Twelve years ago I met the man I was to marry ten years later. I was a devout Catholic, having been raised Catholic just like my dad had and my five siblings were. My mom was not brought up religious but converted to Catholicism when she married my father. My husband had not been brought up religious at all but went to a high school that taught about all religions and none of them were shoved down his throat. They were taught about these religions and what it meant to people in general (in a cultural context) and what the differences were between the religions but were never taught about the existence of God per se and the necessity for them (the pupils) to believe in God. My husband always found it extremely interesting to hear about other cultures etc. but knew that religion was not for him.
I was always amazed, and quite frankly rather shocked and uneasy, by the way that he spoke about religion and the complete lack of belief he had. I was worried that he would say something to annoy the hell out of my father making Christmas dinners or Sunday lunch impossible to sit through. While my husband is never worried about speaking his mind he is always courteous but insistent on addressing the Elephant in the Room. He is a firm believer in being able to speak about absolutely anything and everything and loves a good discussion, and getting others to join in is when you see his eyes light up and he gets ready to hold up anything you say and scrutinise it, while he fully expects others to do exactly the same.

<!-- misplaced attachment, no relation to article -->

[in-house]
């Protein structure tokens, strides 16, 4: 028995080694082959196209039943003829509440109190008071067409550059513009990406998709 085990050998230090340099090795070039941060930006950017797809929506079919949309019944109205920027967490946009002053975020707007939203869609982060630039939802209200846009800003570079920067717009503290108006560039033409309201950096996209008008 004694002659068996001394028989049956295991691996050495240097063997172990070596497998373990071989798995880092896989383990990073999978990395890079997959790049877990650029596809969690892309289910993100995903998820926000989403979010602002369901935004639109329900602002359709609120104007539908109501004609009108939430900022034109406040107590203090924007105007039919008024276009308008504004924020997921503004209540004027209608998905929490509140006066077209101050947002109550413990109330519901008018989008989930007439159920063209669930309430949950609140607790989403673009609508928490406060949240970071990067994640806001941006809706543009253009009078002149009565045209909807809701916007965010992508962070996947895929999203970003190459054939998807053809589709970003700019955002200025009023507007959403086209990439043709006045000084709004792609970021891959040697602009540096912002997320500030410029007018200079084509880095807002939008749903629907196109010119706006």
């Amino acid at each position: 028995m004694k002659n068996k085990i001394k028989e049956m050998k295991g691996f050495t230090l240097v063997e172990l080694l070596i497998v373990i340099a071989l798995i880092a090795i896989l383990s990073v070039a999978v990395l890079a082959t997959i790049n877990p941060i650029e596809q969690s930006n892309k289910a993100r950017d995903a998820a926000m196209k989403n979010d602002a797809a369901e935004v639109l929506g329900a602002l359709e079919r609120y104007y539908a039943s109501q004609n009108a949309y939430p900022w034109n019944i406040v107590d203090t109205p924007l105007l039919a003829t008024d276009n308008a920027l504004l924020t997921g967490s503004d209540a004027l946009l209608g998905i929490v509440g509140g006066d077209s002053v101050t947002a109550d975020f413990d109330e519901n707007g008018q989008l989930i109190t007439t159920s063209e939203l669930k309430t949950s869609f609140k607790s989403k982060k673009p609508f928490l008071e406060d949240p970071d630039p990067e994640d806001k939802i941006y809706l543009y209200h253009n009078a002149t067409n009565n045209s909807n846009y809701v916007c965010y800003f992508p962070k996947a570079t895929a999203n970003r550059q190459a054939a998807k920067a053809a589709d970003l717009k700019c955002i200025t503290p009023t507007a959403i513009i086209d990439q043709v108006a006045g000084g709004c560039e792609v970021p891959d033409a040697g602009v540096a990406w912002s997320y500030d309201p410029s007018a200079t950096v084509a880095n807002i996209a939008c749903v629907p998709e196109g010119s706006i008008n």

I knew this behaviour would not get him far with my father who ruled the roost with an iron fist and did not take kindly at all to people questioning anything he said. ‘Are you challenging my authority?’, he would say, leaving your stomach to clench as he said it. Reprisals to challenging his authority were swift and were more often than not in the form of physical abuse. Looking back on this now, I can see that he did that whenever he didn’t have an answer to any question we posed, particularly on the teachings of the Church. So we didn’t learn much about religion, just basically what we were told and we were expected to believe it heart and soul.
Actually saying that we were brought up Catholic is too nice. We did have it shoved down our throats to the extent that when I was reading a Nancy Drew book he would take it away and give me a book on Saints lives to read. Needless to say, at age ten, I was severely irritated and would just grab one of my many other books. While driving to mass on a Sunday we would smuggle books to read on the trip to the Church which would annoy my father so much that he would try and take our books away saying that we had to mentally prepare for the Mass. He would take great delight in tormenting my older brother (whose birthday was the day before Christmas) and teasing him that he wasn’t allowed cake on his birthday because it fell during Advent and as such he should be fasting.